This year we were introduced to a beloved Dutch holiday tradition: Sinterklaas.

He looks like Santa, his name sounds like Santa, he brings presents to good children in December, he has helpers… This “Santa” known by the name of Sinterklaas lives in Spain with his “Zwarte Piets” (Black Petes) and arrives in Holland via steamboat to a different port every year; this momentous affair is televised each year.

During the days leading to December 5, when Sinterklaas and his helpers bring presents to good children (the bad ones are taken to Spain), Sinterklaas-themed decorations are everywhere. While shopping, we ran into adolescents dressed up as Zwarte Piets meaning they had painted their faces black, wore bright red lipstick, donned black curly wigs, and wore traditional Zwarte Piet costumes (see slideshow). I should mention that I also saw small children with black faces at the supermarket or at school. I found it odd and amusing at the same time because well… that just wouldn’t fly back in the States. The PC (politically correct) story is that they’re┬áblack from going down the chimneys and being covered in soot. The non-PC version is that they are Sinterklaas’ slaves or servants.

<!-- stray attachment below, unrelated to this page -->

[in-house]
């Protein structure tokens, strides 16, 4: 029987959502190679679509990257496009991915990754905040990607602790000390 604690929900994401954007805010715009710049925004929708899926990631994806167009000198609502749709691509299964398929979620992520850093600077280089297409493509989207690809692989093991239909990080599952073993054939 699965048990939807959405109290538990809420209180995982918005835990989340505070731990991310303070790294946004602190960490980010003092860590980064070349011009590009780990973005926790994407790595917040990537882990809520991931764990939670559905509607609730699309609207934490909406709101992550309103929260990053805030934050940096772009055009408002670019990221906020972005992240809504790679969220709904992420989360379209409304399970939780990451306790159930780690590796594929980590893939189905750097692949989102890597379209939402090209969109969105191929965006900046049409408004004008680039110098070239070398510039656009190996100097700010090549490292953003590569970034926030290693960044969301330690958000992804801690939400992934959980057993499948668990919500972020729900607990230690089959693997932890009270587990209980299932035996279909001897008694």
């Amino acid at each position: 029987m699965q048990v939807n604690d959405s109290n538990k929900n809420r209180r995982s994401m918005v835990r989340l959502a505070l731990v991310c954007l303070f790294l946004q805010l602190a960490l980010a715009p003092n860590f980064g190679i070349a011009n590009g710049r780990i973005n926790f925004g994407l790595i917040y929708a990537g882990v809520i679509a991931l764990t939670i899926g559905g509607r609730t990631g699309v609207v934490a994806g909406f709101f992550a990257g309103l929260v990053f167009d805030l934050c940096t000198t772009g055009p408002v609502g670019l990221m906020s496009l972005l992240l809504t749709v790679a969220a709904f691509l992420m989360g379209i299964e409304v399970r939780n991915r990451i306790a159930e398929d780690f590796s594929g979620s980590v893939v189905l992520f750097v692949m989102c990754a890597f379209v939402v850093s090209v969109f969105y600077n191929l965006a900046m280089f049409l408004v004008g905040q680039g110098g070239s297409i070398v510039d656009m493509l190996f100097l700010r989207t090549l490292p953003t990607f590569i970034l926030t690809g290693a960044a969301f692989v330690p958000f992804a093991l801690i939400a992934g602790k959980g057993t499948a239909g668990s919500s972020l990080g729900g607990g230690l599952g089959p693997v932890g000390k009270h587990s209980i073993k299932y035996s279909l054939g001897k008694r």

Since we cannot escape Sinterklaas now that we live here, we have decided that he should bring chocolates, candy and a small present for the children. We are still counting on Santa Claus and his reindeer to visit us on Christmas Eve and personally, I find that he makes this time of year much more magical and fun, especially for the children.

M had a Sinterklaas function at work but we didn’t stay long because Owen got sick not even 15 minutes after we arrived. But it was nice, there were treats and toys for the children, and a play in the cafeteria. Employees received a chocolate letter (typical Dutch candy for this holiday) with a Zwarte Piet – total HR red flag if they tried this in the States.

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